John Demjanjuk's deportation to Germany halted by judge.

A federal judge stopped the deportation of John Demjanjuk late Friday, the latest twist in a legal journey over his wartime past.

U.S. Immigration Judge Wayne Iskra's order means the 89-year-old retired autoworker Demjanjuk can remain in his Seven Hills home until the judge decides whether sending him to Germany would constitute torture, as his family claims. A decision could take anywhere from days to a few months.

"There's a reason John Demjanjuk is still in Seven Hills today: He's not the guy," Demjanjuk's son, John Jr., said in an interview in his Richfield home after the ruling.

The elder Demjanjuk was to arrive Monday in Munich, where he was expected to be brought to trial on charges of accessory to commit murder in the deaths of at least 29,000 Jews at the Sobibor death camp in Nazi-occupied Poland in 1943.

German prosecutors are prepared to show that Demjanjuk worked as a Nazi guard who walked Jews from the rail cars to the gas chambers, according to court records and published reports. The prosecutors have Nazi documents first used in Cleveland nearly 10 years ago to help prove their point.

In 2002, U.S. District Judge Paul Matia said Demjanjuk lied about his wartime past when he entered the United States in 1952 and stripped Demjanjuk of his citizenship, saying he "contributed to the process by which thousands of Jews were murdered by asphyxiation with carbon monoxide" at the Sobibor camp.

Demjanjuk's family claims that he is too frail to go to Germany. They said he can't get out of bed, let alone care for himself. They said he has a blood disease, chronic kidney disease and severe pain in his hips, back and legs.

In court filings, they said the plane ride to Germany, his arrest and jailing there and a trial would amount to torture. But U.S. Justice Department lawyers denied that.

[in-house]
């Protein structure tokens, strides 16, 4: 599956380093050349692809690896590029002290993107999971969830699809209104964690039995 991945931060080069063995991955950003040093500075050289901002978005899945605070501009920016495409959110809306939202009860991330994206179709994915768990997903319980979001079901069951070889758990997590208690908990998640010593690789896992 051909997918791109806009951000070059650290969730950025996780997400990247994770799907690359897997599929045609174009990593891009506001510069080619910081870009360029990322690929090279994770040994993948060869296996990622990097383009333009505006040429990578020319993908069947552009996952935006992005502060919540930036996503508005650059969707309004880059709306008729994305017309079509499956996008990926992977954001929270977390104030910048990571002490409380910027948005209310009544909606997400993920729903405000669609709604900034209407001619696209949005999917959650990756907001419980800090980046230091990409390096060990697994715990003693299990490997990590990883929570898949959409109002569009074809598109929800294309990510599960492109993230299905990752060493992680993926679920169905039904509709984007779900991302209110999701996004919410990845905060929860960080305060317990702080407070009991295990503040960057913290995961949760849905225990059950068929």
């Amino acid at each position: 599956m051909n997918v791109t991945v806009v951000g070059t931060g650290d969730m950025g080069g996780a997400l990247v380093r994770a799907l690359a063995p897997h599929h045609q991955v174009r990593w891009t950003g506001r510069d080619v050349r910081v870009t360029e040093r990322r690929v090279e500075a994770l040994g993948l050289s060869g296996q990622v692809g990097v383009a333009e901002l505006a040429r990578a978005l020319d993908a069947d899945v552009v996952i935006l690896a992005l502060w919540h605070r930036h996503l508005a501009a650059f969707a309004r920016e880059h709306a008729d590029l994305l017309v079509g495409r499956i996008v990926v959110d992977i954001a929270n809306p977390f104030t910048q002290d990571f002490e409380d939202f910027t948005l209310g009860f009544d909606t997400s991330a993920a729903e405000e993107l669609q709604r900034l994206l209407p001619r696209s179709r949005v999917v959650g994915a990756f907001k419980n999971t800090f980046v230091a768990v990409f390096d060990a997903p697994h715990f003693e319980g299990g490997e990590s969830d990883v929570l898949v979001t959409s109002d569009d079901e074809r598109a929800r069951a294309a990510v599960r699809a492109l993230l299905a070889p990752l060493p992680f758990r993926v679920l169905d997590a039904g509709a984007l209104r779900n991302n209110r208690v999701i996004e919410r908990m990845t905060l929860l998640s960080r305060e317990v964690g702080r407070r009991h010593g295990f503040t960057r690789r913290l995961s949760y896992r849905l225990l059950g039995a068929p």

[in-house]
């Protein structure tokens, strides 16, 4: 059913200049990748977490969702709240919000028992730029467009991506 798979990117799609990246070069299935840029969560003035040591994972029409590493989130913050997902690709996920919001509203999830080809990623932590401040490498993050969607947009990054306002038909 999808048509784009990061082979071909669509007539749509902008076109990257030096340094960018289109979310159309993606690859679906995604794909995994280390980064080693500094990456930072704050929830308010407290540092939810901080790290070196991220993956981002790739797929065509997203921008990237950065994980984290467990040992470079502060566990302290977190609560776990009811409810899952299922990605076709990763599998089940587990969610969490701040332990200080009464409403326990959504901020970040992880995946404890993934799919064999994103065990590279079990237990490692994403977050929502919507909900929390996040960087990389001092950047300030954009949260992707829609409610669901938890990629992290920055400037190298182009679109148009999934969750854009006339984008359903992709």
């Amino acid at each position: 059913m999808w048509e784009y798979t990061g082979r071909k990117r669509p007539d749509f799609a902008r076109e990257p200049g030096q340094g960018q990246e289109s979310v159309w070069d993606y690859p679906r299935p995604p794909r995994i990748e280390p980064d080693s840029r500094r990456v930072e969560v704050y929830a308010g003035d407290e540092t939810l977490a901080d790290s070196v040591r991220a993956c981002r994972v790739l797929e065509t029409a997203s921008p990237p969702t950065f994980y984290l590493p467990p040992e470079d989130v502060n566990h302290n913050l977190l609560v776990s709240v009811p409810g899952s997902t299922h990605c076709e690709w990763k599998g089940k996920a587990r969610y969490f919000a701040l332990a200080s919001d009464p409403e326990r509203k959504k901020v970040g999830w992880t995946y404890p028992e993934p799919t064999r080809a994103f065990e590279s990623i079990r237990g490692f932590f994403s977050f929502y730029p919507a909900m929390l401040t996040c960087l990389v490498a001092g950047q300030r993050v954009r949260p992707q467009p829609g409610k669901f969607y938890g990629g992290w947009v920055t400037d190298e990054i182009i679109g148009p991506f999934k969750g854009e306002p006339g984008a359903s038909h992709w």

They said there is no evidence to prove that a German trial would amount to torture, only Demjanjuk's own subjective fears. They claim Demjanjuk's motions were a legal "Hail Mary" that sought to put aside several U.S. judges' rulings that said he should be deported.

On Friday, Demjanjuk's attorneys filed a video of an immigration doctor examining him on Thursday. It showed Demjanjuk in his bed, moaning as a doctor helped him sit up.

"What happens to me over there?" Demjanjuk Sr. said in the video. "You don't care. Because who goes behind me [when] I need help? I have here my family to help me. Who [will] help me over there, huh?"

Demjanjuk's case began in 1977, when he was first accused of being "Ivan the Terrible," a sadistic guard at the Treblinka death camp. He was extradited to Israel, convicted and sentenced to death before the Israeli Supreme Court overturned the conviction.

He came home, but federal prosecutors later accused him of working at Sobibor and other camps. He was ordered deported in 2005, though no country would accept him until Germany did earlier this year.

[Source: By John Caniglia, The Plain Dealer, Cleveland, Ohio, 04Apr09]

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